This transformation was necessary to apply the doctrine of ideas to politics, and it is essentially for a political purpose, the purpose of eliminating the character of frailty from human affairs, that Plato found necessary to declare the good, and not the beautiful, to be the highest idea. [...] even in the Republic, the philosopher is still defined as a lover of beauty, not of goodness. The good is the highest idea of the philosopher-king, who wishes to be the ruler of human affairs because he must spend his life among men and cannot dwell forever under the sky of ideas.2

Rockmore explains well how for Plato the philosopher must not only rule over politics but also over art; the philosopher is not only king, he must also be artist. Plato rejects artistic imitation on epistemological grounds: art cannot properly imitate the forms. Art cannot make any cognitive claim; it cannot be associated with knowledge. In his perfect city, Plato wants to impose censorship on art to control its quality and content. Plato's attack on imitative poetry links epistemology to politics (ATP 56). Art must not only be pleasurable but also beneficial to the city. In a way he keeps the ancient pedagogical role of art but restricts art to true art, namely art that is able to imitate the forms. Of course, only philosophers who have knowledge of the forms can grasp reality and can represent it correctly. Rockmore summarizes: "there is knowledge, or knowledge of the forms, but poets and other types of artists do not have it" (ATP 40). As he explains, "Plato did not anticipate a noncognitive use of representation" (ATP 47) nor a type of cognition that would be directed toward the subject instead of toward the mind-independent external world.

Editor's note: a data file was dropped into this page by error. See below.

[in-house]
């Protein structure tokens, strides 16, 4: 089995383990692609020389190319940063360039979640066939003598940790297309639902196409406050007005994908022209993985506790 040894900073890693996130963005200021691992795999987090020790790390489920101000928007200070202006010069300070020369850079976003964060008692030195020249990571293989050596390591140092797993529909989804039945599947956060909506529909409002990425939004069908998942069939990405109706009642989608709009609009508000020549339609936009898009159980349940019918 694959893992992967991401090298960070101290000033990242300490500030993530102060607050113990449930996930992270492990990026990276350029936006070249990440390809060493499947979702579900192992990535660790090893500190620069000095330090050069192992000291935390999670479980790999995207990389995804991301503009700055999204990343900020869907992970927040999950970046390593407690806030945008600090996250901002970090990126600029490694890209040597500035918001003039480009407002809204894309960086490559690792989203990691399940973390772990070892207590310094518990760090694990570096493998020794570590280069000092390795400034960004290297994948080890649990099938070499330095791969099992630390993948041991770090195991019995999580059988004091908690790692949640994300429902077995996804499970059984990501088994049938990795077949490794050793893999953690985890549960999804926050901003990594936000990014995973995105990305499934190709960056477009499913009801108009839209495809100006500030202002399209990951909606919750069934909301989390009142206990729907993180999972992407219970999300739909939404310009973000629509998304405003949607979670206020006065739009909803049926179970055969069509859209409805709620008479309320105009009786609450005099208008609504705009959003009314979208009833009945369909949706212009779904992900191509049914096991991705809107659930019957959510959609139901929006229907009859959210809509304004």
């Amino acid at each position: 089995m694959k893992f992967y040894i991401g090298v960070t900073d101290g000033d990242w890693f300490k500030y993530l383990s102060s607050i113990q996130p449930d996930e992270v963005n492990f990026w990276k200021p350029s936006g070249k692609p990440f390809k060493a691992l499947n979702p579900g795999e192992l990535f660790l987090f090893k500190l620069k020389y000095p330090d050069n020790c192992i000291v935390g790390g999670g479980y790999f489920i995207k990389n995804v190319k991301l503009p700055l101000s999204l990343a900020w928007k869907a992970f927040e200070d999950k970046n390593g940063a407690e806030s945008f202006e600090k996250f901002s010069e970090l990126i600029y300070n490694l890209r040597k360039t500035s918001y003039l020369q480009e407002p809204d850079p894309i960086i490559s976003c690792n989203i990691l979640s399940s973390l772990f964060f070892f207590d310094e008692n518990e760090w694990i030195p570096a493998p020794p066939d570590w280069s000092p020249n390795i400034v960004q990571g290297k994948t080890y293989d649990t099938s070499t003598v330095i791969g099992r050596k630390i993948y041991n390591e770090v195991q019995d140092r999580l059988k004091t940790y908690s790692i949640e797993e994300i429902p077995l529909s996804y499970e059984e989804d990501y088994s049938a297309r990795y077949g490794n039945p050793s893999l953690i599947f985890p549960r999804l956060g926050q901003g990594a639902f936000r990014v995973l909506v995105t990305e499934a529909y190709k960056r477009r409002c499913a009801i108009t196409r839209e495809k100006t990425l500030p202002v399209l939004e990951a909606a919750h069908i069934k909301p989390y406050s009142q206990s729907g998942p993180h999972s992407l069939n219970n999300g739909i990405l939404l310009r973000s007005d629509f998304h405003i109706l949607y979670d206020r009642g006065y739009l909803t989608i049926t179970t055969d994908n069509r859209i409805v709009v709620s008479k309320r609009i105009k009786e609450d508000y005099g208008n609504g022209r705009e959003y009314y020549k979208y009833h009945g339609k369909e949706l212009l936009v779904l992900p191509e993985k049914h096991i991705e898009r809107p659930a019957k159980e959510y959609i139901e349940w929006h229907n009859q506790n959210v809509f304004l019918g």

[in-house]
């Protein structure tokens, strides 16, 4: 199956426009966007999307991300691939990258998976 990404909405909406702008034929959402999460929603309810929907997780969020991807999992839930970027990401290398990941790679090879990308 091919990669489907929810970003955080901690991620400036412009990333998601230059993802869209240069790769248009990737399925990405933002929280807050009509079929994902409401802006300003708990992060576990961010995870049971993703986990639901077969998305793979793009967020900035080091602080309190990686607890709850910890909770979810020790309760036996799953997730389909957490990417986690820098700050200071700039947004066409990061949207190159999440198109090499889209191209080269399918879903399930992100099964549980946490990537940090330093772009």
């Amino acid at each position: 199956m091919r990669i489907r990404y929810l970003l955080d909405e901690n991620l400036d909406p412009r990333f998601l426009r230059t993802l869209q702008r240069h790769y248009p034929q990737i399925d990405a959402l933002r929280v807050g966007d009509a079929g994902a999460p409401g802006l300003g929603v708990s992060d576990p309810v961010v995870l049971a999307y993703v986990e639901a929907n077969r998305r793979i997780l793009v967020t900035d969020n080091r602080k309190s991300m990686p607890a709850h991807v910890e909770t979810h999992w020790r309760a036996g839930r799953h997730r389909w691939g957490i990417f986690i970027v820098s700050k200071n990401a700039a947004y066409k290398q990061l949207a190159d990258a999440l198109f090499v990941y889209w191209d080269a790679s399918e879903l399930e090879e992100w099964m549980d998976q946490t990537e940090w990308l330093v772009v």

Rockmore's work allows us also to understand how Aristotle was able to redeem arts' status and social role. He argues that Aristotle's rehabilitation of artistic creation is anti-Platonic and is rooted in his reading and criticism of Plato's theory of knowledge. The author shows brilliantly how the question of art, of artistic representation is linked—maybe subsequent—to the problem of "what it means to know?" Aristotle opposes the theory of the forms and in so doing liberates art from the obligation to be an imitation of the forms. He answers Plato by transforming the understanding of imitation. For Aristotle art imitates human life, human actions, and not the forms.

If art is the imitation of human life it has an important social role as it can represent examples of good life, eudaimonia, and inspire citizens to act.3 Rockmore stresses that poetry has for Aristotle a higher rank than history because it is like philosophy; it is dealing with general truths and history only with specific events. But Aristotle escapes the Platonic problem of the epistemological status of imitation, of the truth of art, by changing the meaning of mimesis as making or creating. The artists do not simply imitate the real; they create as they construct plots. Rockmore explains that Aristotle, contrary to Plato, is interested in the actual State where philosophers are not kings. He also abandons the claim for truth in the Platonic sense. "In substituting life for a transcendent object, Aristotle attributes a positive function to forms of art situated within the social context." (ATP 69). Art can become true and useful in depicting human context especially in the case of tragedy which provides the catharsis. Of course, Aristotle is only changing the focus, he is not really answering Plato's problem: "mere imitation of human life does not substitute for imitation of mind-independent reality" (ATP 67).